Over the next few months, I remained a constant presence in the band’s online fan community – getting the attention of fellow fans and members of the band. That spring when I saw the band play for a fourth time, it was like we were old friends, hanging out and having the time of our lives. I went to more than a handful of shows later that year in 2006, and as a 16 year old girl, those shows are memories I will always cherish and never forget. Among those – perhaps my favorite concert moment after more than a decade of shows – when the lights went down after “Waiting Game” and a spotlight shone on Sean as he stepped forward. I knew what song was coming, but I had no idea what he was going to say into that microphone before beginning his violin solo. Having my favorite song dedicated to me in front of a sold-out show was an astounding, other-worldly moment I will always hold dear.

So the years went on, of me never missing a show in the tri-state area, and of my life continuing to blow my mind. My dreams of someday meeting members of the band, taking photos with them, and maybe even catching a set list or guitar pick were far beyond surpassed. I have more guitar picks and set lists than I can count. Still, every show was like the first all over again – the fun and excitement never faded, and still hasn’t. I learned that one of the items on the infinitely-long list of why New York City is the best place to live, is that a tour never skips over the area. School day, weekend, holiday, regents exams, midterms or finals, I was there. New York City, Long Island, New Jersey, Pennsylvania, I was there.

When the band came back from hiatus, it was like they’d never left. Between college, Lauren’s grad school and my full-time job, as adults, we were able to go to even more shows than before. Maryland and Massachusetts were added to the list of states we’d traveled to to see them. Each show was a reunion – a family reunion, that is. At almost all of them, Lauren and I stood in the front row stage left, hugging the barricade while rocking out to our favorite songs. Having the band members watch our crazy selves as much as we were watching them, loving the show even more knowing the band was having as much fun watching us as we were watching them. We’d spend time – whether it was ten minutes or five hours – after shows, talking, sometimes partying. I’d think about 14 year old me and how she’d react, in awe that my favorite band was this great.

The line between fandom and friendship is a delicate one. Over the years, men who’d started out as strangers who played music I loved became friends and brothers to me. Theirs are relationships I hold so close to my heart. Sometimes, I look back at all of the memories over 11 years of going to shows and I still can’t believe some of it was, or is, real. I’m now older than they were when we first met, and that thought is truly crazy. They watched me grow up, from an awkward, brace-faced high school teenager to a (more) mature, working adult. Their dreams came true when they got to tour the world playing shows; mine came true when I got to go to so many of them.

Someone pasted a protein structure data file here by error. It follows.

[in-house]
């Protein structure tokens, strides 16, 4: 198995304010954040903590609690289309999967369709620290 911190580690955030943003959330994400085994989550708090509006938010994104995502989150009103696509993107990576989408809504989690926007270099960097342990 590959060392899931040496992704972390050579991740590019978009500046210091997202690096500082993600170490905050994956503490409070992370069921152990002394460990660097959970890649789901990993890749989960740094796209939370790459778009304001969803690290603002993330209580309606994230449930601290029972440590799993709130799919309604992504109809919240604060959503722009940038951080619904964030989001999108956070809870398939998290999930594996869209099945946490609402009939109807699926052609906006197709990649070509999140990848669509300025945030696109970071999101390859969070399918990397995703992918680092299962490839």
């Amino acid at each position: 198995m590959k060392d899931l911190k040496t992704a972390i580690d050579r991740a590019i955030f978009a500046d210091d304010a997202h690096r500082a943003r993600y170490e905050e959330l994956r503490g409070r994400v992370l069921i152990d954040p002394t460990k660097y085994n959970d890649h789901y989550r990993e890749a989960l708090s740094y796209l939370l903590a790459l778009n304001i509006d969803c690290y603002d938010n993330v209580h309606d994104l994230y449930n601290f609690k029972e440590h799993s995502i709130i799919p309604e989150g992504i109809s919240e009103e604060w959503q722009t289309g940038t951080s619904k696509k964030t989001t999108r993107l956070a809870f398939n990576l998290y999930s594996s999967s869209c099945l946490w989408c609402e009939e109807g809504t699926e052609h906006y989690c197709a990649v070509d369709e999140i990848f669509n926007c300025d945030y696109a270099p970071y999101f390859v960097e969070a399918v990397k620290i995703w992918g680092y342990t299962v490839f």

Of course it breaks my heart that the band is saying goodbye and I will no longer be able to look forward to their shows or new music releases. As their “biggest fan in North America,” I can hardly express how sad I am that they’re ending things. But as a friend and sister, I respect their decision and I understand it. As usual, the band is doing things on their terms, the way they want to do it. I have looked up to and admired Yellowcard for about half of my lifetime, and they’ll always be a huge part of who I am. The band was my entire world as a teenager, and they continue to be a major part of my life. They will always be my favorite and I don’t think anything can or will change that. No one else can ever compare to what this band has done for me.

“I may be leaving but you’re always in my heart.”

This will always be home

Before I moved, I couldn’t wait to get away from the city. I was so excited for a change of pace in my life, to a slower lifestyle in a slower city. I was ready for something new – a new adventure.

I think I was always homesick for NYC to some degree. When I moved, I knew I had to do it, and I never doubted it was the right decision. It was a growth opportunity, personally and professionally and I know I am so much better for having done it. Living and working upstate was an amazing experience I wouldn’t trade for anything.

Last autumn was a difficult time for my family. It was busy and extremely scary, but we got through it and thankfully, everything is alright now. What made those months even more difficult for me personally, was being so far away from home. In reality, three hours’ drive isn’t terribly far. But when a loved one is ill, it’s difficult to be there when you live and work nearly 200 miles away.